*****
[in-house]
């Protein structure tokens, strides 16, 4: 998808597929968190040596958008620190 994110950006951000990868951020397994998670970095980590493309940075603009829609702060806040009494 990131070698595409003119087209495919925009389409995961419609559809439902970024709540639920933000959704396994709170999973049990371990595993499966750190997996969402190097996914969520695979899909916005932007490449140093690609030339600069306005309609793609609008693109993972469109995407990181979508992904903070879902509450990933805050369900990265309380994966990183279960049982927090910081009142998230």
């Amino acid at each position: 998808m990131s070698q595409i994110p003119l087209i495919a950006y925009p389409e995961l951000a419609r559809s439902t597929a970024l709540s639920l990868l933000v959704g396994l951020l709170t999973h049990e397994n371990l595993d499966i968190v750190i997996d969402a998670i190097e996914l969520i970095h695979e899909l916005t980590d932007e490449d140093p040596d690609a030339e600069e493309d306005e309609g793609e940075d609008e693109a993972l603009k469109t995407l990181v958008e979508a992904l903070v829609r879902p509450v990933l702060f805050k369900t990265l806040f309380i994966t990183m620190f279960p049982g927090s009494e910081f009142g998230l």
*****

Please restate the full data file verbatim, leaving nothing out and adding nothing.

[in-house]
């Protein structure tokens, strides 16, 4: 998808597929968190040596958008620190 994110950006951000990868951020397994998670970095980590493309940075603009829609702060806040009494 990131070698595409003119087209495919925009389409995961419609559809439902970024709540639920933000959704396994709170999973049990371990595993499966750190997996969402190097996914969520695979899909916005932007490449140093690609030339600069306005309609793609609008693109993972469109995407990181979508992904903070879902509450990933805050369900990265309380994966990183279960049982927090910081009142998230």
């Amino acid at each position: 998808m990131s070698q595409i994110p003119l087209i495919a950006y925009p389409e995961l951000a419609r559809s439902t597929a970024l709540s639920l990868l933000v959704g396994l951020l709170t999973h049990e397994n371990l595993d499966i968190v750190i997996d969402a998670i190097e996914l969520i970095h695979e899909l916005t980590d932007e490449d140093p040596d690609a030339e600069e493309d306005e309609g793609e940075d609008e693109a993972l603009k469109t995407l990181v958008e979508a992904l903070v829609r879902p509450v990933l702060f805050k369900t990265l806040f309380i994966t990183m620190f279960p049982g927090s009494e910081f009142g998230l």